Born: April 29, 1930 - Ratibor, Poland
Claus Ogerman is known for being a composer, conductor, and arranger today. But he began his career with the piano. After composing for a number of German films, he relocated to New York in 1959. In the early 1960s, he became musical director for the Verve record label, arranging albums by Antonio Carlos Jobim, Kai Winding, and others. Later on he and Creed Taylor (Verve Producer) joined the A&M label where Claus continued to work with Tom Jobim and others. The list of artists that Claus Ogerman has arranged and conducted for has grown steadily since that time to include Stan Getz, Frank Sinatra, Astrud Gilberto, Joao Gilberto, Bobby Rosengarden, and many more.
German arranger/conductor/composer Claus Ogerman (born 1930 in Prussia, the part that is now Poland) has been widely-admired for five decades for his large orchestra arrangements of often brooding unison strings. His many strings often blossom into a sumptuous harmony highlighted by soloing flutes. He is best known for his brilliant and unparalleled arrangements of Brazillian music on a series of Antonio Carlos Jobim albums nearly the polar opposite of his traditional European classical music training. Ogerman also arranged Jobim's compositions on the acclaimed 1967 album "Francis Albert Sinatra and Antonio Carlos Jobim". Many lament that Sinatra failed to use Ogerman again (while searching for arrangers for the rest of his career) when one hears his outstanding arrangements behind Sinatra singing the American popular song classics "I Concentrate on You" and "Baubles, Bangles and Beads".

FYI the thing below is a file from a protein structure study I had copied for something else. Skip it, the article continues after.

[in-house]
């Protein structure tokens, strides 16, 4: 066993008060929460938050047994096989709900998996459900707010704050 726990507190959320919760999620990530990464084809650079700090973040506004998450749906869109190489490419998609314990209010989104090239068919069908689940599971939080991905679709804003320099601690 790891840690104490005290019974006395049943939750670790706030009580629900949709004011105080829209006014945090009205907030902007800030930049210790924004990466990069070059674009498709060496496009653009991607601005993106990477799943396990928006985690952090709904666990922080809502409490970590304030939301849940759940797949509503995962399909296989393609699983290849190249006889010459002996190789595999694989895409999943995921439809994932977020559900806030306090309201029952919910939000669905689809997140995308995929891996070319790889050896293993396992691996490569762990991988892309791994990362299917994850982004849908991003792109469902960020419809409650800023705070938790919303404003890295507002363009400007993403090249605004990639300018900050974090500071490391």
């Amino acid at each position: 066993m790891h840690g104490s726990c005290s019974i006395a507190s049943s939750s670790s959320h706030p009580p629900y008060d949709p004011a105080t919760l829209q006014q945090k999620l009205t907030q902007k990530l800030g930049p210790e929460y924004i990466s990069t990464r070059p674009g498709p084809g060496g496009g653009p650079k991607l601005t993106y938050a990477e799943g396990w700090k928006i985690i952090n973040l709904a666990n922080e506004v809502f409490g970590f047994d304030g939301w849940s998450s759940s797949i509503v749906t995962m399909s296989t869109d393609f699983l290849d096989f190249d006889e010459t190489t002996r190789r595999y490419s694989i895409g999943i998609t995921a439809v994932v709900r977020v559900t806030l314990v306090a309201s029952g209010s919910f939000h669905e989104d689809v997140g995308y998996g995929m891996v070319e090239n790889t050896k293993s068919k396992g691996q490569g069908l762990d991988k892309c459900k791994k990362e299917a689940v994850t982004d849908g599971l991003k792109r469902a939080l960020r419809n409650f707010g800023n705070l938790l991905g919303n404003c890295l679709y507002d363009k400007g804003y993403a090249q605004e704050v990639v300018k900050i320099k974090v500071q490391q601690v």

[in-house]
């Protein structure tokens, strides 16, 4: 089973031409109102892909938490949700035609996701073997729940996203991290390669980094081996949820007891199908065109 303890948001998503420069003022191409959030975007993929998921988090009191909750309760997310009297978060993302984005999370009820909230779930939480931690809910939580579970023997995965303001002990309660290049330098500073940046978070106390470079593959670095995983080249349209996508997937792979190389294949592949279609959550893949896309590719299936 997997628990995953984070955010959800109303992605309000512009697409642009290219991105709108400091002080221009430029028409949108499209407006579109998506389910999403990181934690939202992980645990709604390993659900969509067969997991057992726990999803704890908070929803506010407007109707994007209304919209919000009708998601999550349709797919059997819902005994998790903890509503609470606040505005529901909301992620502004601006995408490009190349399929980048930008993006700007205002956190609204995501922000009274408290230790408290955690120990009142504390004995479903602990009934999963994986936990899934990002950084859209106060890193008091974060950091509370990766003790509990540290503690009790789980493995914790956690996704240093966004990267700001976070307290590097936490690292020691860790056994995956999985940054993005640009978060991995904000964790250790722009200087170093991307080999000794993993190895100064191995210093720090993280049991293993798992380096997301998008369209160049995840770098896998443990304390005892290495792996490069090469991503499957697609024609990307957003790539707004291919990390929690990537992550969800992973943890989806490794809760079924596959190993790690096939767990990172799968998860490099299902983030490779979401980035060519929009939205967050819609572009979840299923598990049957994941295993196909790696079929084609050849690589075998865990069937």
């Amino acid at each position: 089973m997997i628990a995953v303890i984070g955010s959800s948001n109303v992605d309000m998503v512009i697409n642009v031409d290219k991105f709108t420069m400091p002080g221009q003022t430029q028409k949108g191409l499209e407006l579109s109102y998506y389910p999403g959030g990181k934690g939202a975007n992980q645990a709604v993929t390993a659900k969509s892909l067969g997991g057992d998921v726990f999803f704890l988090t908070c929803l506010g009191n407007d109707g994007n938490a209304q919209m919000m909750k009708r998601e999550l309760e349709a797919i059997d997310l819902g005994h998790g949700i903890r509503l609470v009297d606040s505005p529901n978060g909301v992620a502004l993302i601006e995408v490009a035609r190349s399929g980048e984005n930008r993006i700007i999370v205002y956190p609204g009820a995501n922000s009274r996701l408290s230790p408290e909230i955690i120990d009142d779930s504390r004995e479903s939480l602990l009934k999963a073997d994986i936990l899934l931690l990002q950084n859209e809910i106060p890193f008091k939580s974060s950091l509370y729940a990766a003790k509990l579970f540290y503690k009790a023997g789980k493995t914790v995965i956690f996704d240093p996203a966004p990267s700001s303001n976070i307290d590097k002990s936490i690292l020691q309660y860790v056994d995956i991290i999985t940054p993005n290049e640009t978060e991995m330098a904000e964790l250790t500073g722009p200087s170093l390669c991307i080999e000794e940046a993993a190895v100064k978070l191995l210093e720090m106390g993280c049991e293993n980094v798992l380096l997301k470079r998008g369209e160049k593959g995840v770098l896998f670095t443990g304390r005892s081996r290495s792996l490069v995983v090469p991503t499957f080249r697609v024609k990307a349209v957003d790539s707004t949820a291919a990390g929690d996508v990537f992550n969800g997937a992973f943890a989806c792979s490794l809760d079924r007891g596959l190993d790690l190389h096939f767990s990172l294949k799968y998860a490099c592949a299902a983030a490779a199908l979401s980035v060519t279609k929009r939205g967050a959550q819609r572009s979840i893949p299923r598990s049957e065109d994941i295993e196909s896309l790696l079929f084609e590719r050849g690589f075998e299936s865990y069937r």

In the 1950's, Ogerman worked in Germany as an arranger-pianist with Kurt Edelhagen and with Max Greger. In 1959, he moved to New York City to begin an arranging career as light classical music interest started to rapidly decline. Despite being immediately saddled with lesser arranging assignments in a fast-changing American music business, he firmly established himself in the recording studios with his versatile skills such that his work is still heard in commercials, elevators and recordings of all types. In 1963 he joined Creed Taylor's Verve/MGM Records, working on recordings by Jobim, Bill Evans, Wes Montgomery, Kai Winding and Cal Tjader. Taylor sold Verve Records and brought Ogerman over to arrange Jobim's Wave on his new CTI label. Ogerman later worked on albums by Oscar Peterson, Nelson Riddle (his favorite orchestrator) and others at the German MPS label. His other collaborations include work with Benny Goodman, Joao Gilberto, Astrud Gilberto, Joao Donato, Betty Carter, Leslie Gore and Michael Franks. Ogerman arranged best selling albums for Connie Francis and The Drifters. He has written jazz charts for Stan Getz, Freddie Hubbard, and Stanley Turrentine, among others. He has composed for many German films as well. He greatly regrets missing Glenn Gould's request to play on the arrangements he did for Barbara Streisand's "Classical Barbra" album.